Popular Vehicles

Incorporating a company in Malta only takes a few days. Every company must be registered with the Registrar of Companies at the Malta Financial Services Authority (MFSA), which now lists over 79,000 companies. The most commonly used vehicle for international business is the Limited Liability Company, but businesses can also choose to set up General Partnerships, Co-operatives and Limited Partnerships. Malta has also introduced special legislation, mostly used in the funds and insurance sectors, for the formation of Protected Cell Companies (PCC), Incorporated Cell Companies (ICC) and Securitisation Cell Companies (SCC).

A Malta company is the ideal vehicle for a wide range of business activities, as holding or trading companies, ranging from property ownership to the management of eCommerce activities and licensed financial services provision. Malta companies are also being used for shipping and maritime activities, as well as for aircraft transactions. A Malta holding company can hold shares in other companies, as well as equities, bonds, loan portfolios, real estate and other asset classes. In addition, Malta-registered companies can be used for listing on foreign stock exchanges.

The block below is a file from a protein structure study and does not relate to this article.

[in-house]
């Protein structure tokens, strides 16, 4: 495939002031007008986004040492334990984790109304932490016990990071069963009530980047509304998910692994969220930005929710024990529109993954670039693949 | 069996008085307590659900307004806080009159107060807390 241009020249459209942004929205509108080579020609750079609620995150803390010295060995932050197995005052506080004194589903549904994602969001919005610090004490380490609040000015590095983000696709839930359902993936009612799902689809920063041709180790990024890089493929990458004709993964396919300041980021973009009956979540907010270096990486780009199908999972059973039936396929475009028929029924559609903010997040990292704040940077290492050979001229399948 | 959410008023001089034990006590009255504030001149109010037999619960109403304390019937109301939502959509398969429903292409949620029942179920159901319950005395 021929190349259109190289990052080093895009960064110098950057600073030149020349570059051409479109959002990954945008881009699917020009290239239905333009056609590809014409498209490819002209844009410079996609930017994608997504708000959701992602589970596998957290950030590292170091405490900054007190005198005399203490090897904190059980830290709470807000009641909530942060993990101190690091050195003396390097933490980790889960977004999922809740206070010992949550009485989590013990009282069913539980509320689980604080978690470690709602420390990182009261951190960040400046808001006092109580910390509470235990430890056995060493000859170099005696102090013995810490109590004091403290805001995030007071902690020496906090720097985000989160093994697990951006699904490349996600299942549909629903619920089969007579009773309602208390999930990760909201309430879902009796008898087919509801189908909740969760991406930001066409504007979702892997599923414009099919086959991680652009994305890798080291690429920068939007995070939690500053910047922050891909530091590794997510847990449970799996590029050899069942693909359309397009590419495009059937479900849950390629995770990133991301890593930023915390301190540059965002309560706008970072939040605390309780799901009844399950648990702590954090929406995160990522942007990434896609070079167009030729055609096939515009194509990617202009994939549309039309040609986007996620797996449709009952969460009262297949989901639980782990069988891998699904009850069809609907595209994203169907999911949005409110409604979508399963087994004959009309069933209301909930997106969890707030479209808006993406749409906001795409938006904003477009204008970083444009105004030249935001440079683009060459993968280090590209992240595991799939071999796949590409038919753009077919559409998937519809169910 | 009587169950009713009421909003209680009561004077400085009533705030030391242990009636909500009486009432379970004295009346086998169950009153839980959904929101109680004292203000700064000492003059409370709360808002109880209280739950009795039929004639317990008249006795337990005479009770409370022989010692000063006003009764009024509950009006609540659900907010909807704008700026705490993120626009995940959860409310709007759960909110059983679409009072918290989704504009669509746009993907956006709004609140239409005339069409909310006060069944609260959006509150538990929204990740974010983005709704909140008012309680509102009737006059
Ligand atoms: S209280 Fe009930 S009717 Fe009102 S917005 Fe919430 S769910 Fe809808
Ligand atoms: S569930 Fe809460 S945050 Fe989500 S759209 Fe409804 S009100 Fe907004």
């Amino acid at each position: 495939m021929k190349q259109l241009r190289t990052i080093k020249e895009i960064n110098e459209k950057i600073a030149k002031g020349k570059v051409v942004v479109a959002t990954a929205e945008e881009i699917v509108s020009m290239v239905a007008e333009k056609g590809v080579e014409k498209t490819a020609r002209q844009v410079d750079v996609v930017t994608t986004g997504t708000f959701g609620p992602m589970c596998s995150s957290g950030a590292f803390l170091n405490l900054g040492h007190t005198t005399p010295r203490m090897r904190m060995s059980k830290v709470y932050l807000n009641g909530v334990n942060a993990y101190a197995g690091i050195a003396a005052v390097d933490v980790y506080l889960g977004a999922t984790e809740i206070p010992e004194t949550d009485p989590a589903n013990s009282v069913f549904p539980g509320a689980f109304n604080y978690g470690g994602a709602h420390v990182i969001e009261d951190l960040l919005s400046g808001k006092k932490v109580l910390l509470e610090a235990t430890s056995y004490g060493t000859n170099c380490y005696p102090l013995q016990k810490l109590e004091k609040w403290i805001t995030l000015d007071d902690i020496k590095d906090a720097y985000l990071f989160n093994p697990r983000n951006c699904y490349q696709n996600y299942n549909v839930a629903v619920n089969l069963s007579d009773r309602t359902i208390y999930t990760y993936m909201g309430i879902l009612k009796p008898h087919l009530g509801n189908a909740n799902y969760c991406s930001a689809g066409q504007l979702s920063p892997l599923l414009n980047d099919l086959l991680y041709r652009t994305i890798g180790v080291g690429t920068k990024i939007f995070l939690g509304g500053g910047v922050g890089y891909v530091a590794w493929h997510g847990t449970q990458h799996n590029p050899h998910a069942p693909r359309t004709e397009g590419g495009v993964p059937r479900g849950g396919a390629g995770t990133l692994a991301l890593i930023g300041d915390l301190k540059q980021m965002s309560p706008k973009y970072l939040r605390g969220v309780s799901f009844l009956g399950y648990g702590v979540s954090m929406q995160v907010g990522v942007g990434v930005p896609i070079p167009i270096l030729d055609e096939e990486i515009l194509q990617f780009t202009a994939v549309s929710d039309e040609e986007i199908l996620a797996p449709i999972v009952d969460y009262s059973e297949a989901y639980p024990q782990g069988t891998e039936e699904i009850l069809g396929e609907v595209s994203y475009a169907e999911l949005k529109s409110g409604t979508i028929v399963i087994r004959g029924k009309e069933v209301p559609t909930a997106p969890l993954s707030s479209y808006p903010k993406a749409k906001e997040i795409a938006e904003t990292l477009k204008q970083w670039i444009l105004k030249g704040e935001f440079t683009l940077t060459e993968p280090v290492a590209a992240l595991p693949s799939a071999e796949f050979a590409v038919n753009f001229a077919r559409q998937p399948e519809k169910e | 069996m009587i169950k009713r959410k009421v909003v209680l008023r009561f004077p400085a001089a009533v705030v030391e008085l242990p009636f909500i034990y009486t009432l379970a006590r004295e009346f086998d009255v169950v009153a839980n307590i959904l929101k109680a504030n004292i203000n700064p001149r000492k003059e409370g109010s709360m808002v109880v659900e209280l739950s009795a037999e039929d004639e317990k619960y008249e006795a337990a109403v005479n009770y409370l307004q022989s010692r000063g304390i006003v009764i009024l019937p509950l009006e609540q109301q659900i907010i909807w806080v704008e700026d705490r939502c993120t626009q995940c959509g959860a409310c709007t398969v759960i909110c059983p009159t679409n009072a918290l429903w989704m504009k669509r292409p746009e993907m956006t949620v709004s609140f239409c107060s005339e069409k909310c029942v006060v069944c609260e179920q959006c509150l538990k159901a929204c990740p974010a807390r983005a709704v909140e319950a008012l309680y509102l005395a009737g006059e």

With a regulatory framework that has been assessed numerous times, Malta has developed a reputation as a quality jurisdiction that offers strong regulation, high levels of transparency and good governance.


Incorporation & Relocation